One of my friends likes to remind me that everyone is worrying all the time, because he senses that I almost never worry. He's right, and when I do worry it tends to be a more active process where there's something happening and I'm trying to figure out what to do about it. I'm not really even sure that can be defined as worry.
Of course, a large part of being able to rarely worry is that I have a very good life. If I was in an abusive relationship and under constant threat of violence, I have to assume that I would worry all the time.
While there are circumstances from which it is very difficult to extricate oneself, I've found that a lot of not worrying is just putting yourself in a position where you have few things which concern you.
A perfect example is living below your means. I have always been perfectly willing to live below my means, even when there wasn't all that much room below the bar. For a while I lived in my RV and cooked the same lentil, quinoa, and vegetable stew every night for dinner. Though I really enjoyed that lifestyle, it was certainly less convenient and comfortable than living in a nice apartment and eating out every night.
In one of my (many) posts about optimizing, someone made a comment to the effect of, "What's the point of optimizing everything? Eventually you'll optimize your entire life away and have nothing left to do." That reminded me of what people say when they hear that I'm being cryogenically frozen when I die. Very often they say that they wouldn't want to live forever.
It is very peculiar to me that people would ever want to die, but that's another topic. Even stranger to me is that people somehow believe that the exact right time to die is when they are going to die anyway. Good genes and healthy living, dying at age 95? Perfect. Cancer at 65? Also perfect.
If you would not end your life earlier, and would likely get medical treatment to extend it to a "normal" life expectancy, why would you not also live forever, or at least until you voluntarily died at age 500?
(I should say here that I believe there is only a 5% chance I will actually be preserved and resurrected in the future, so you can save the comments about why it won't work)
It cost me about $100 to go to my friend's Christmas party. I had to buy a cheap flight from Vegas to San Francisco, and then a couple uber rides to and from the party.
On the surface, that doesn't make all that much sense to do. But I made a deal with myself—any time one of my good friends in SF invites me to something in SF, I will go, even if it's not quite worth it on paper.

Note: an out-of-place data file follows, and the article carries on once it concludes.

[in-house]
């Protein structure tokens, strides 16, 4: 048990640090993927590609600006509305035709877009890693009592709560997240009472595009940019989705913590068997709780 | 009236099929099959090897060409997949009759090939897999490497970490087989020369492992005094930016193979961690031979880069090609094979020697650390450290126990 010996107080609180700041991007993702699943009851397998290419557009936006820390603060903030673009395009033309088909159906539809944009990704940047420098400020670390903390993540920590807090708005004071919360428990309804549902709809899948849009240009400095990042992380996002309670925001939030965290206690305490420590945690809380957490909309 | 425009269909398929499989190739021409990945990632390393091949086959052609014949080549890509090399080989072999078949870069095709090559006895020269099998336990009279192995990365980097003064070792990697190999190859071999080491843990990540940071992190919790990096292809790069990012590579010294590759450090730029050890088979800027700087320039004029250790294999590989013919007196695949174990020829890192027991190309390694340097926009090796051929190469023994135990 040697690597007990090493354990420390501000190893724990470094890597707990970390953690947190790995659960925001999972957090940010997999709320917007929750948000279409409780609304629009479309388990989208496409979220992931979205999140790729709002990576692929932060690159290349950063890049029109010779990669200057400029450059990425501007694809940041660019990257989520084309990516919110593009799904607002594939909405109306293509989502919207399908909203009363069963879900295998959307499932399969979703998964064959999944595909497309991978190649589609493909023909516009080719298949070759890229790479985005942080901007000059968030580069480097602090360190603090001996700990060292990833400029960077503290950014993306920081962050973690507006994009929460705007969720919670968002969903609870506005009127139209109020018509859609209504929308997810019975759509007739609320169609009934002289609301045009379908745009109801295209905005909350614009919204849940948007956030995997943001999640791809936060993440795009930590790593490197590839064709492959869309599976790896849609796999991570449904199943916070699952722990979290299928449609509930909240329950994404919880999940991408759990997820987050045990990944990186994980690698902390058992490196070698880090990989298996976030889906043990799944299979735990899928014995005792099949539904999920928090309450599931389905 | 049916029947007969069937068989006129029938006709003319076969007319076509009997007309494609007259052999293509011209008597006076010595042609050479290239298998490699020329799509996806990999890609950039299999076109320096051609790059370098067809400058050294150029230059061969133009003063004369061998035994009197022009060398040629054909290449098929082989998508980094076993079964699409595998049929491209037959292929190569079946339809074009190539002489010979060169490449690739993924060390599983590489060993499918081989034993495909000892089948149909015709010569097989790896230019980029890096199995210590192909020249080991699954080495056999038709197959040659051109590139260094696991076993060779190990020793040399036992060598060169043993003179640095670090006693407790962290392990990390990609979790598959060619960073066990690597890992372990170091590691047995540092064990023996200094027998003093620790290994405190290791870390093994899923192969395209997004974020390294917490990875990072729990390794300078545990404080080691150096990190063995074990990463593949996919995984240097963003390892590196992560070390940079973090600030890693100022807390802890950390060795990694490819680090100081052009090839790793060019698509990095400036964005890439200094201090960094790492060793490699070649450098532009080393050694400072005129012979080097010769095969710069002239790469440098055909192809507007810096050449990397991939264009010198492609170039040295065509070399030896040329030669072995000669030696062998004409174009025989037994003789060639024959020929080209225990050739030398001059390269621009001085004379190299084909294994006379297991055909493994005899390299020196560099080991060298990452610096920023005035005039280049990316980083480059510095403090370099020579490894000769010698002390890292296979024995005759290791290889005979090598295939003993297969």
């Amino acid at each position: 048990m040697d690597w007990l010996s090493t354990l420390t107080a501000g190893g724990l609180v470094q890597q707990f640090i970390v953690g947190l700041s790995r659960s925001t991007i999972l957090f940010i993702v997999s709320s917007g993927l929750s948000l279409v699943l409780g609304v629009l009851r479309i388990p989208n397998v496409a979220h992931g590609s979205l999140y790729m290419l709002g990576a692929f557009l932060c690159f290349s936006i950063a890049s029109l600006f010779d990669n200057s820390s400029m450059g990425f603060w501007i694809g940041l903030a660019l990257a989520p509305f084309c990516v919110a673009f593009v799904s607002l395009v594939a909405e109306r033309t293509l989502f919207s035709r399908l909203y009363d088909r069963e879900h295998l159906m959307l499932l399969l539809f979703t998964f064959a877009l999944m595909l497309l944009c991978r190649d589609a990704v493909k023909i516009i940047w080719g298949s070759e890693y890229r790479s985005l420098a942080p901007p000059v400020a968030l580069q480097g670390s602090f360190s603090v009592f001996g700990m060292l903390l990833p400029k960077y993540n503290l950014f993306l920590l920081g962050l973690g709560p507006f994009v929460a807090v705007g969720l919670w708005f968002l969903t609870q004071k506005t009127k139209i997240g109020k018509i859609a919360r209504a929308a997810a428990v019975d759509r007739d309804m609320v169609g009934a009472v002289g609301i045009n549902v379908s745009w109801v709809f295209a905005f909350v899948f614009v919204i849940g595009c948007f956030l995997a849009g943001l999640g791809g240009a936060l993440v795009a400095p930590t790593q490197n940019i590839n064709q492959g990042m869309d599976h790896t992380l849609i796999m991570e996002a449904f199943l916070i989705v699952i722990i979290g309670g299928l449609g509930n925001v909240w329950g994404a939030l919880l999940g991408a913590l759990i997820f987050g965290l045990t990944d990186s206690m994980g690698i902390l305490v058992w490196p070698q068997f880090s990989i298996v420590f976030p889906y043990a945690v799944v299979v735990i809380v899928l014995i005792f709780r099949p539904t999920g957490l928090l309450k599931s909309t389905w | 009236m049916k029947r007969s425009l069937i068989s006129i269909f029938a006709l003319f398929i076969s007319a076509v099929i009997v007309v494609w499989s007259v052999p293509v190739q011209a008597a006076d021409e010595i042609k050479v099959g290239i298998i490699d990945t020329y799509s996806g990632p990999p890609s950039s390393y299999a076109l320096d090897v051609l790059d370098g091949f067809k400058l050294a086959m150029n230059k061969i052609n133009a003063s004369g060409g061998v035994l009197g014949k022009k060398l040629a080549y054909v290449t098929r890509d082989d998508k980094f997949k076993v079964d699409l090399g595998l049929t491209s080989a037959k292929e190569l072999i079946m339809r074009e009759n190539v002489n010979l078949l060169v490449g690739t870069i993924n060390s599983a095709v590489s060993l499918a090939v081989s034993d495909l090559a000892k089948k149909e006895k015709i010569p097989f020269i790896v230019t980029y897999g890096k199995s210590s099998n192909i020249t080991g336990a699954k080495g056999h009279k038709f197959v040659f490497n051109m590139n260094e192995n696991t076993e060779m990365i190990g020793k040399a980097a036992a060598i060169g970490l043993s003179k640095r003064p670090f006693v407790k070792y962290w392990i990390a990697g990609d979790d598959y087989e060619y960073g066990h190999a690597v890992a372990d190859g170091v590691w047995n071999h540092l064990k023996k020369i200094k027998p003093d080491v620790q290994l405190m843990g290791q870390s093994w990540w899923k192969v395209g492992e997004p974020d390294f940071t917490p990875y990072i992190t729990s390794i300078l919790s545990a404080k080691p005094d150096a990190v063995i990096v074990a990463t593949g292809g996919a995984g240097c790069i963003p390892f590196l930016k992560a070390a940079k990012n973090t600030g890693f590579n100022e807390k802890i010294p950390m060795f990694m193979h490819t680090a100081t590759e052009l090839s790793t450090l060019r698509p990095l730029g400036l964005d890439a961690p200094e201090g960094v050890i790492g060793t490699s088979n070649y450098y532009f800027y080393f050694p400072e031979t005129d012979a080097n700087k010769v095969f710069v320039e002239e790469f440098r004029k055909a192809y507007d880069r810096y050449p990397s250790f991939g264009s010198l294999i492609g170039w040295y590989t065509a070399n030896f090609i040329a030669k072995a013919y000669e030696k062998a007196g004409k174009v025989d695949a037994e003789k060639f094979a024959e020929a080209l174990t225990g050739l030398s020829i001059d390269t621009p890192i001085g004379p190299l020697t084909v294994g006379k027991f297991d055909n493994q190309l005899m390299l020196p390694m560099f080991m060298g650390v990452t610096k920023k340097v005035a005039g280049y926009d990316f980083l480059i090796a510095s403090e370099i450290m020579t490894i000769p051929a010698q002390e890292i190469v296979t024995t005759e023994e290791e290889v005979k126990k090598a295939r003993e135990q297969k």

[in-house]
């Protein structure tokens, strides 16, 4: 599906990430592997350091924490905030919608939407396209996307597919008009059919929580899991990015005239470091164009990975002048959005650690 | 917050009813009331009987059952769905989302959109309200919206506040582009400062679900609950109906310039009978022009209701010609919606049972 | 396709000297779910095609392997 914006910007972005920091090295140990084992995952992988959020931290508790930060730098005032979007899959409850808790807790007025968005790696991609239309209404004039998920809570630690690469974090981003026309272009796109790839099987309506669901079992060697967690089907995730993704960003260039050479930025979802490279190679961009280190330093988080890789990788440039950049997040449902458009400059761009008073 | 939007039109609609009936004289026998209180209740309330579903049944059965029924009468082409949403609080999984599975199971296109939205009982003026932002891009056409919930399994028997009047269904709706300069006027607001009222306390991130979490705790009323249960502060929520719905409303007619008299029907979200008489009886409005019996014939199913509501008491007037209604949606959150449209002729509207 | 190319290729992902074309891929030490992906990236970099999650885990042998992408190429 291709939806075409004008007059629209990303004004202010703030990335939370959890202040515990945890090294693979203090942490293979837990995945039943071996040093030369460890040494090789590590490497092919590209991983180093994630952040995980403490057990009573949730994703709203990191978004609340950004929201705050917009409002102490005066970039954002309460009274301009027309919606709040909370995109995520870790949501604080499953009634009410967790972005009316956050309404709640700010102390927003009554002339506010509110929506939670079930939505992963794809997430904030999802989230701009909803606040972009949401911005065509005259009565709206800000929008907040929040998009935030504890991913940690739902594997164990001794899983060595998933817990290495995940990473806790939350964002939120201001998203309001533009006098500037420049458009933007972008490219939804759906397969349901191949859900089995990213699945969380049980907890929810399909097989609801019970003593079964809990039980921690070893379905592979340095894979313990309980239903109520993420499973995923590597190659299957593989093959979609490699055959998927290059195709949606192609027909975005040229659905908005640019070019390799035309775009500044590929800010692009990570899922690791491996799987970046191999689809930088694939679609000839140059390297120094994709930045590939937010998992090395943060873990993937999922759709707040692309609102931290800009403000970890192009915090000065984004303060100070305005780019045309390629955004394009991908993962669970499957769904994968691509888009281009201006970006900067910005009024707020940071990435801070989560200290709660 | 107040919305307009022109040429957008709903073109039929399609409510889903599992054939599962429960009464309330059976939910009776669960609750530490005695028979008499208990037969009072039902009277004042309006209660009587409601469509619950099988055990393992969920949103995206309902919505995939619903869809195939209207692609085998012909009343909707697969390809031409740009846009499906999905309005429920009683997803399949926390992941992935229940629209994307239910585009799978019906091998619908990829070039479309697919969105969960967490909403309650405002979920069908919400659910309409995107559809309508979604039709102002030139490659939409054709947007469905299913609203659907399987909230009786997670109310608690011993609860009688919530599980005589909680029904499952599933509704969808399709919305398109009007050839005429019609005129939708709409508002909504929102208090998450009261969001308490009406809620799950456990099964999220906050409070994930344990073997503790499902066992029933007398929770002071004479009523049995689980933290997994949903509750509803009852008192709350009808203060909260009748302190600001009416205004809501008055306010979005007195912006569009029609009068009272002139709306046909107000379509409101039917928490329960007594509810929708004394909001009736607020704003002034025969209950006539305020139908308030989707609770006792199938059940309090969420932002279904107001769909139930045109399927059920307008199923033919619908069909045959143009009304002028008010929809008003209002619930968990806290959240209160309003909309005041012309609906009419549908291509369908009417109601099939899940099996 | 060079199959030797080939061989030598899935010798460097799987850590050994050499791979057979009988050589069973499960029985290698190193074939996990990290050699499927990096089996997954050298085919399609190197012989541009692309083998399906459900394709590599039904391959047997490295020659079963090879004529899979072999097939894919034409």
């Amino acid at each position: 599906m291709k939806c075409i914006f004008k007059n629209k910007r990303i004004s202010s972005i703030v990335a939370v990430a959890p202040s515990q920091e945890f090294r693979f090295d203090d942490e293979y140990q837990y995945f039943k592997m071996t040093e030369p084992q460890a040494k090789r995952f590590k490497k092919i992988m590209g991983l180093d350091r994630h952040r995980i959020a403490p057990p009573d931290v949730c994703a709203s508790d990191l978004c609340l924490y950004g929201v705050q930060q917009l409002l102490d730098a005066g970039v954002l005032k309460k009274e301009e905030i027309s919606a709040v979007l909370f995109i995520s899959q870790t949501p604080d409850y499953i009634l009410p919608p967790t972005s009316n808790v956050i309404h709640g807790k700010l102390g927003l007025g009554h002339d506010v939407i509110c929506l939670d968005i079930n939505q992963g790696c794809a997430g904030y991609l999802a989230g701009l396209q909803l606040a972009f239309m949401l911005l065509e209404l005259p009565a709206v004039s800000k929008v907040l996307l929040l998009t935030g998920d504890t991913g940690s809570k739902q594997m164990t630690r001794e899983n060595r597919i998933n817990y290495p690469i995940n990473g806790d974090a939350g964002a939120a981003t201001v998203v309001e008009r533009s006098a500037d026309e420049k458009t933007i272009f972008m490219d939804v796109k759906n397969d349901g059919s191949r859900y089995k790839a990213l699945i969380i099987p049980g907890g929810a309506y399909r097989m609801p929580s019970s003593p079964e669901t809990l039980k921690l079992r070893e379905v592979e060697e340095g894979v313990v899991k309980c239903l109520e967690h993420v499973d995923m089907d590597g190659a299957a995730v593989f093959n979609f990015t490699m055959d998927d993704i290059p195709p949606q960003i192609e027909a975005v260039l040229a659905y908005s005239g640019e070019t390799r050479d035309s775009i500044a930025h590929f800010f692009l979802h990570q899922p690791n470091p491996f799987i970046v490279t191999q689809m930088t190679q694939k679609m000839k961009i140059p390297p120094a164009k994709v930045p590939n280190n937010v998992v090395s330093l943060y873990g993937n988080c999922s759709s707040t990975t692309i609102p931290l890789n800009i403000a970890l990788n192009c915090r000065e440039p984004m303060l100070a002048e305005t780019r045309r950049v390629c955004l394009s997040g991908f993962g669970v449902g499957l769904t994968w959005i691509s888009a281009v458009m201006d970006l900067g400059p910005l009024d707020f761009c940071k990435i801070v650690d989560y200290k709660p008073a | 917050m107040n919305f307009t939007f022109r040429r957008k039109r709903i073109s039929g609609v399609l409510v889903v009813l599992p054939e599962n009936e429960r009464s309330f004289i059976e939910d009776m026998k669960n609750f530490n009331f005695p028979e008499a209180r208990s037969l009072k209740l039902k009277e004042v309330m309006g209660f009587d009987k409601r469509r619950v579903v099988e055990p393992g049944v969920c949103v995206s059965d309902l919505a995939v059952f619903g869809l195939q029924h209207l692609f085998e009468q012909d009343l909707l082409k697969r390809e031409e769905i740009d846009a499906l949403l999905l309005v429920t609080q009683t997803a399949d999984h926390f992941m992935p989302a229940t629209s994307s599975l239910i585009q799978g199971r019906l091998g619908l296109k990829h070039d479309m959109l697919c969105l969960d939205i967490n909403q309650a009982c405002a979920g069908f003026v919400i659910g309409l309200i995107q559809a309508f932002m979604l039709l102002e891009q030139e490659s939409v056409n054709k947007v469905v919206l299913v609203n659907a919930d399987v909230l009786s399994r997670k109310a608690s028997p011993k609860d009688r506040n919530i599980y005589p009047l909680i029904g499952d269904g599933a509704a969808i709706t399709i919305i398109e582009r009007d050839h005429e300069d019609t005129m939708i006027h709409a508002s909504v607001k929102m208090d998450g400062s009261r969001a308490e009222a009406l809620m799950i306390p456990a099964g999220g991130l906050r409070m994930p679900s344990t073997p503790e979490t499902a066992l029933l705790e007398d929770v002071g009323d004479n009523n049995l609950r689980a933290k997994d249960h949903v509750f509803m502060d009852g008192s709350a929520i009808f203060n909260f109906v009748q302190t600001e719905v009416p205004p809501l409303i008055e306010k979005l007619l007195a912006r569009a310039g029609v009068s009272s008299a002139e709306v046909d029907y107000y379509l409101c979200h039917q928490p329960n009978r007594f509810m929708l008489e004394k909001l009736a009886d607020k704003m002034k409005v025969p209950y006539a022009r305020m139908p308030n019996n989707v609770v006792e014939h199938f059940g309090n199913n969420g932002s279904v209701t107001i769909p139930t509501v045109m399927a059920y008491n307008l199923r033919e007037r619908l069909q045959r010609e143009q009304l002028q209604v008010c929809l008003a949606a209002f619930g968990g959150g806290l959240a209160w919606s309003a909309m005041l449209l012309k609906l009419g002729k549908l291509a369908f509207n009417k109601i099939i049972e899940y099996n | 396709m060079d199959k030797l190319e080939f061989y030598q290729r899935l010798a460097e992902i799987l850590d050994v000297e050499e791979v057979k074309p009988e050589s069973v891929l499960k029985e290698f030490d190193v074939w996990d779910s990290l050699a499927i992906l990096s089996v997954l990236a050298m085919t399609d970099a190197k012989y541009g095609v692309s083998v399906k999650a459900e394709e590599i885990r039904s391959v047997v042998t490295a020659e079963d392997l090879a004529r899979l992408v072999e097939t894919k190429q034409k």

My friends in SF are some of my closest friends. I love living in Las Vegas and have saved a ton of money in doing so, but if moving meant that I'd never spend time with my SF friends, the move wouldn't be worth it for me.
Sometimes the only way to unlock something valuable is to overpay for something else. The only way I can live in Vegas and still maintain important friendships is by overpaying most of the times I hang out with them. So overall it's a net benefit.
I remember hearing about the Teforia a long time ago. The story around it was that it was this comically overpriced tea brewer, often compared with the Juicero, that symbolized what was wrong with Silicon Valley.
So, of course, I took very little interest in it. I like brewing tea and, having brewed it at least a few thousand times, I'm pretty good at it. What's the point of a machine that's not going to do it as well as I can?
I can't remember why, but a few weeks ago, the Teforia came back on my radar. I searched and found that they had gone out of business and that the machines which were once $1000-15000 were now being sold as cheaply as $200 on eBay.
At the same time, I had been noticing something troubling about my productivity. I realized that because I made tea at my desk every day, and because it required a fair amount of manual intervention, I would avoid any tasks which required serious concentration for the first couple hours.
My main goal as a writer is to write pieces that will spark a permanent positive change for someone. I assume that most posts won't do that for anyone, but if I write enough and have enough people read my posts, it will happen from time to time. I read a lot of blog posts and it rarely happens to me, but when it does, the effect is powerful and makes it worth reading all the posts that have no effect.
Around five years ago I read an excellent piece by Sebastian Marshall about Consolidation (http://www.sebastianmarshall.com/on-brilliance-and-consolidation) that had such an effect on me. Before reading it, any consolidation I did was random. Sometimes it happened, other times it didn't.
Consolidation, at least as I think about it, is taking time after progress to both cement the process and reset so that you're ready for the next piece of work. Some examples:
1. I built CruiseSheet to be a great cruise search engine, but it required a lot of my own intervention to keep it running. Things would break and I'd have to go fix them. So I spent a bunch of time automating maintenance, building failsafes, and building alerts to to let me know when stuff stopped working. This didn't increase revenue and certainly wasn't exciting, but it allowed me to keep the gains I'd made and free up my time and focus for the next project.